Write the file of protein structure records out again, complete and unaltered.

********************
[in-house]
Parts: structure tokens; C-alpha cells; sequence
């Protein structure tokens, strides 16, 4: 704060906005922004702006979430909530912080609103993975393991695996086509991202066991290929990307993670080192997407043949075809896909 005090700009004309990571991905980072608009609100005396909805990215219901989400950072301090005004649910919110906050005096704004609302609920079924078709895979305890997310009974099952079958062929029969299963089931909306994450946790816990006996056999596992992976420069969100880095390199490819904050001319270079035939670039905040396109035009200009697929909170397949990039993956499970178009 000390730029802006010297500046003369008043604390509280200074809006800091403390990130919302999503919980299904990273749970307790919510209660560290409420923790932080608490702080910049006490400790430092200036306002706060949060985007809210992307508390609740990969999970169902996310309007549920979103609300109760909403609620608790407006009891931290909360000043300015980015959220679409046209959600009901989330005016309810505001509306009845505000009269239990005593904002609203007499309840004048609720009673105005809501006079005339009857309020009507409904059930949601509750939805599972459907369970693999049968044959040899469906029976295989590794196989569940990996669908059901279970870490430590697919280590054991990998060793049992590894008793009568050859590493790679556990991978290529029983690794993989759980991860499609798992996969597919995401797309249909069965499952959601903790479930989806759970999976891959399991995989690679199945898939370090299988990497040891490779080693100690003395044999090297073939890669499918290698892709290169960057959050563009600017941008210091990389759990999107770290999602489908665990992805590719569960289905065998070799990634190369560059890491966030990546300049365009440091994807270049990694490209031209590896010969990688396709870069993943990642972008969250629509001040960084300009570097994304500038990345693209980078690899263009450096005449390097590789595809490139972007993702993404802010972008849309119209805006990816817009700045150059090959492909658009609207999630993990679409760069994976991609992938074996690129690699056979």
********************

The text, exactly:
[in-house]
Parts: structure tokens; C-alpha cells; sequence
């Protein structure tokens, strides 16, 4: 704060906005922004702006979430909530912080609103993975393991695996086509991202066991290929990307993670080192997407043949075809896909 005090700009004309990571991905980072608009609100005396909805990215219901989400950072301090005004649910919110906050005096704004609302609920079924078709895979305890997310009974099952079958062929029969299963089931909306994450946790816990006996056999596992992976420069969100880095390199490819904050001319270079035939670039905040396109035009200009697929909170397949990039993956499970178009 000390730029802006010297500046003369008043604390509280200074809006800091403390990130919302999503919980299904990273749970307790919510209660560290409420923790932080608490702080910049006490400790430092200036306002706060949060985007809210992307508390609740990969999970169902996310309007549920979103609300109760909403609620608790407006009891931290909360000043300015980015959220679409046209959600009901989330005016309810505001509306009845505000009269239990005593904002609203007499309840004048609720009673105005809501006079005339009857309020009507409904059930949601509750939805599972459907369970693999049968044959040899469906029976295989590794196989569940990996669908059901279970870490430590697919280590054991990998060793049992590894008793009568050859590493790679556990991978290529029983690794993989759980991860499609798992996969597919995401797309249909069965499952959601903790479930989806759970999976891959399991995989690679199945898939370090299988990497040891490779080693100690003395044999090297073939890669499918290698892709290169960057959050563009600017941008210091990389759990999107770290999602489908665990992805590719569960289905065998070799990634190369560059890491966030990546300049365009440091994807270049990694490209031209590896010969990688396709870069993943990642972008969250629509001040960084300009570097994304500038990345693209980078690899263009450096005449390097590789595809490139972007993702993404802010972008849309119209805006990816817009700045150059090959492909658009609207999630993990679409760069994976991609992938074996690129690699056979």